Figure 7: Alcohol use status for young people aged 14–24, by selected population groups, 2019

The bar chart shows that risky drinking did not vary by population group except when comparing the proportion of single occasion risky drinkers in young people born in Australia (33%25), with those born overseas (19.2%25).

Notes
1. Categories of alcohol use status are not mutually exclusive.
2. Categories are based on the 2009 Australian guidelines to reduce health risks from drinking alcohol (AIHW 2020).
Chart: AIHW.
Source: NDSHS 2019.

For tobacco use

In 2019, among young people aged 14–24, the proportion who were daily smokers was:

  • similar across remoteness areas (6.7% for Major cities, 6.6% for Inner regional areas, 8.5% for Outer regional/Remote/Very remote areas)
  • almost 5 times as high for those living in the lowest socioeconomic areas as those in the highest socioeconomic areas (10.9% compared with 2.2%*, see Technical notes)
  • around twice as high for those born in Australia compared with those born overseas (7.0% compared with 4.1%*, see Technical notes) (Figure 8).

Figure 8: Daily smoker status for young people aged 14–24, by selected population groups, 2019

The bar chart shows that daily smoking differed when comparing the proportion of young people in the lowest socioeconomic areas (10.9%25), with the highest (2.2%25*), and when comparing those born in Australia (7.0%25), with those born overseas (4.1%25*).

Note: The percentages for highest socioeconomic area and born overseas have an RSE of 25% to 50% and should be used with caution.
Chart: AIHW.
Source: NDSHS 2019.

The proportion of young people aged 14–24 who never smoked varied by population group:

  • More people from the highest socioeconomic areas had never smoked than those from the lowest socioeconomic areas (90% compared with 80%).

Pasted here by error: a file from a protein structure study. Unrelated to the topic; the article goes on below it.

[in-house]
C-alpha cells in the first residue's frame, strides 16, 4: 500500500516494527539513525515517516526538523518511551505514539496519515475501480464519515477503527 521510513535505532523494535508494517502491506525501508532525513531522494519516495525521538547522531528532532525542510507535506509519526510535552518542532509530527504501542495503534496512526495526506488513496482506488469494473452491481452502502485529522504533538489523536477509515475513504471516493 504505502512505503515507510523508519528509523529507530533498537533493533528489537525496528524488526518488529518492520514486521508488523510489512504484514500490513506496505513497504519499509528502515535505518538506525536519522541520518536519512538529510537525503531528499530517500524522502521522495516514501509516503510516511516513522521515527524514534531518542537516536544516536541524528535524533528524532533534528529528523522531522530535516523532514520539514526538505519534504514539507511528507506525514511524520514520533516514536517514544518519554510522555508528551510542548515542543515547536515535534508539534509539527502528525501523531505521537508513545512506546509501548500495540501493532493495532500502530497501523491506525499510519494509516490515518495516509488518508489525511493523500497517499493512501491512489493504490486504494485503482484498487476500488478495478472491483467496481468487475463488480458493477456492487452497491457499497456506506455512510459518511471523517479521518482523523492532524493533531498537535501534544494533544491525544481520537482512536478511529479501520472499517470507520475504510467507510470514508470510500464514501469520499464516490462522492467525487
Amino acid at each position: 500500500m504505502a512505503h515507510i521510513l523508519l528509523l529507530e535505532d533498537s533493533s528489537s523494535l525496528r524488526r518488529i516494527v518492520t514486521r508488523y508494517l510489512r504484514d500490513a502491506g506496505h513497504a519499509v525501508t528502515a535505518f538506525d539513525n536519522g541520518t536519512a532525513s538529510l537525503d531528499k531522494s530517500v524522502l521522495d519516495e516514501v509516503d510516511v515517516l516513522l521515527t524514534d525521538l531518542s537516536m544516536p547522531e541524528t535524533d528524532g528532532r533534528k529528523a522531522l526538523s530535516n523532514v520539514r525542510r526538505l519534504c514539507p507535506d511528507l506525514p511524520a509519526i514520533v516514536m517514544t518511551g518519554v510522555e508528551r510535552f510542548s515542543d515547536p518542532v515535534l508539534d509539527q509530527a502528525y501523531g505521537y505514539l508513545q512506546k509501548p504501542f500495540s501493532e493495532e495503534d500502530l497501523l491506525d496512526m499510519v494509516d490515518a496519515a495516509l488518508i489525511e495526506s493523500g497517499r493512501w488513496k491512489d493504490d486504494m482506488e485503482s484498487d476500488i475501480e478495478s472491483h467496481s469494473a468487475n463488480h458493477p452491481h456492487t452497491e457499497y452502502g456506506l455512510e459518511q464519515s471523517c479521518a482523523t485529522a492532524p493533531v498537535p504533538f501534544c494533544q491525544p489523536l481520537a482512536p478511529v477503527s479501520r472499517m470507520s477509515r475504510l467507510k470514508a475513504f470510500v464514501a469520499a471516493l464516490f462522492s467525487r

• Fewer people born in Australia had never smoked than those born overseas (84% compared with 92%).
  • Similar proportions across remoteness areas had never smoked (87% for Major cities, 82% for Inner regional areas and 81% for Outer regional/Remote/Very remote areas).

For illicit use of drugs (including pharmaceuticals)

In 2019, the proportion of young people aged 14–24 who engaged in illicit use of drugs (including pharmaceuticals) in the 12 months before the survey was similar between certain population groups:

  • 25% for Major cities, 21% for Inner regional areas, 24% for Outer regional/Remote/Very remote areas
  • 25% for the lowest socioeconomic areas and 28% for the highest socioeconomic areas (Figure 9).

Fewer young people born overseas engaged in illicit use of drugs (including pharmaceuticals) than young people born in Australia (14.1% compared with 27%) (Figure 9).

Figure 9: Recent illicit use of drugs (including pharmaceuticals) by young people aged 14–24, by selected population groups, 2019

The bar chart shows that recent illicit use of drugs differed when comparing the proportion of young people born in Australia (27%25) with those born overseas (14.1%25).

Chart: AIHW.
Source: NDSHS 2019.

How does Australia compare internationally?

In 2019 (or the nearest year of available data), the proportion of young people aged 15–24 who were daily smokers was lower for Australia than the derived Organisation for Economic Co-operation and Development (OECD) average (7.5% compared with 15.0%) (see Technical notes) (OECD 2020). From the most recently collected OECD data:

  • France, Greece and Hungary had the highest proportions of young daily smokers (31%, 29% and 27%, respectively)
  • the United States, Iceland and Norway had the lowest proportions of young daily smokers (5.0%, 3.2% and 2.0%, respectively) (Figure 10).

Figure 10: Daily smokers among young people aged 15–24 from selected OECD countries, 2019 or nearest year

The bar chart shows that the proportion of young people who were daily smokers (7.5%25) was lower than the derived OECD average (15.0%25).

Notes

  1. All data, except that for Australia, are sourced from the OECD Health Statistics 2020 website, published on 1 July 2020. Australian data are sourced from the NDSHS 2019, published on 16 July 2020. Results are for 2019 or the nearest year for OECD countries with available data after 2010.
  2. The derived OECD average has been calculated by the AIHW from the latest year of data available for each of the OECD countries with available data. It was not possible to calculate confidence intervals to indicate variability around estimates from the published data available.
  3. Variation between results for each country may occur due to differences in data collection, quality and available years of data.

Chart: AIHW.
Sources: AIHW 2020; OECD 2020.

Where do I find more information?

For information on Indigenous young people and the use of alcohol, tobacco and illicit drugs, see:

For more information on:

 


Return to Australia's youth: